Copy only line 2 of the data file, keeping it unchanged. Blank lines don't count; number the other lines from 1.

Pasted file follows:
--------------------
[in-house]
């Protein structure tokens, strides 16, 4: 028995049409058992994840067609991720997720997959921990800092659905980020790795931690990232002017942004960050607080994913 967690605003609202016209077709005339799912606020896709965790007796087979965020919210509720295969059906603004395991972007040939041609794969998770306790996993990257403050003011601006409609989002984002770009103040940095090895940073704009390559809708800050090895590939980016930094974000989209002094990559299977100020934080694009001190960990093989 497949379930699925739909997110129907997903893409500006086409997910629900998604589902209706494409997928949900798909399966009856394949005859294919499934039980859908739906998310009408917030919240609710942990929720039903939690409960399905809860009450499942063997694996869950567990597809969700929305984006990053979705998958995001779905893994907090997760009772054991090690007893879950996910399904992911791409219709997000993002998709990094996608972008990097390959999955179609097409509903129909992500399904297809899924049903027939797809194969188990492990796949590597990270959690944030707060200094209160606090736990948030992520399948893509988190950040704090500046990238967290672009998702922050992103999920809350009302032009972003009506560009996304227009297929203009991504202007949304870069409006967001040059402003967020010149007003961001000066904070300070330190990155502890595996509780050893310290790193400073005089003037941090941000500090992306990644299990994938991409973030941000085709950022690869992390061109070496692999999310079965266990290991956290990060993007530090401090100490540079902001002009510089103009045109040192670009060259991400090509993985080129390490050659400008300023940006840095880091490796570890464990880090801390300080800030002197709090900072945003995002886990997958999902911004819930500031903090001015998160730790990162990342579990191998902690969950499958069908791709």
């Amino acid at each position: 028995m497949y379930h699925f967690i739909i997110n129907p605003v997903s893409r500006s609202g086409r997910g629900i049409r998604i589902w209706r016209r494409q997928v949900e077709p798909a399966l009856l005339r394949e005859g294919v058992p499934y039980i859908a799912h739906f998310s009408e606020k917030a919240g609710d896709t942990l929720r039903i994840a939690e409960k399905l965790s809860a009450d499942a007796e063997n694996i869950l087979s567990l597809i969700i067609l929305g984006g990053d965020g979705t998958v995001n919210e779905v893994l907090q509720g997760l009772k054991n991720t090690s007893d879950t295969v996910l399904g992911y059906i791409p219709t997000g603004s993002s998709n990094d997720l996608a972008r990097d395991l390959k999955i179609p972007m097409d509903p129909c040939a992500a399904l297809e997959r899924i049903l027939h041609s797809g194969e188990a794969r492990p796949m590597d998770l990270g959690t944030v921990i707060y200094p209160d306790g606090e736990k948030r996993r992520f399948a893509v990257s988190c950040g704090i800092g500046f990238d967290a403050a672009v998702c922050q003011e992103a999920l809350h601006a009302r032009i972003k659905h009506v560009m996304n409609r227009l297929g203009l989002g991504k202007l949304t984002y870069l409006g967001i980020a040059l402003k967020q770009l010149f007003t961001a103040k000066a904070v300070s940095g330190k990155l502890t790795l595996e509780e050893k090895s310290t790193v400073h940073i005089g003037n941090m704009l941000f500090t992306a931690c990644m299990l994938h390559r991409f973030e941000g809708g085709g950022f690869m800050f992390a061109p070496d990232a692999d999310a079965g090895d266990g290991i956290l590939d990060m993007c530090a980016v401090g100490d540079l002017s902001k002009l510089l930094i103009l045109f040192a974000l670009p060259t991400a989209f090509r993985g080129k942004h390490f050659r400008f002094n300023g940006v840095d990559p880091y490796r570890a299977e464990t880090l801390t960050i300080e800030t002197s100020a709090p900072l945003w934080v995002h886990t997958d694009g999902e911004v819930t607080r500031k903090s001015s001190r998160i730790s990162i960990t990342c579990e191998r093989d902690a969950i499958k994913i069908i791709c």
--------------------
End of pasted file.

């Protein structure tokens, strides 16, 4: 028995049409058992994840067609991720997720997959921990800092659905980020790795931690990232002017942004960050607080994913 967690605003609202016209077709005339799912606020896709965790007796087979965020919210509720295969059906603004395991972007040939041609794969998770306790996993990257403050003011601006409609989002984002770009103040940095090895940073704009390559809708800050090895590939980016930094974000989209002094990559299977100020934080694009001190960990093989 497949379930699925739909997110129907997903893409500006086409997910629900998604589902209706494409997928949900798909399966009856394949005859294919499934039980859908739906998310009408917030919240609710942990929720039903939690409960399905809860009450499942063997694996869950567990597809969700929305984006990053979705998958995001779905893994907090997760009772054991090690007893879950996910399904992911791409219709997000993002998709990094996608972008990097390959999955179609097409509903129909992500399904297809899924049903027939797809194969188990492990796949590597990270959690944030707060200094209160606090736990948030992520399948893509988190950040704090500046990238967290672009998702922050992103999920809350009302032009972003009506560009996304227009297929203009991504202007949304870069409006967001040059402003967020010149007003961001000066904070300070330190990155502890595996509780050893310290790193400073005089003037941090941000500090992306990644299990994938991409973030941000085709950022690869992390061109070496692999999310079965266990290991956290990060993007530090401090100490540079902001002009510089103009045109040192670009060259991400090509993985080129390490050659400008300023940006840095880091490796570890464990880090801390300080800030002197709090900072945003995002886990997958999902911004819930500031903090001015998160730790990162990342579990191998902690969950499958069908791709």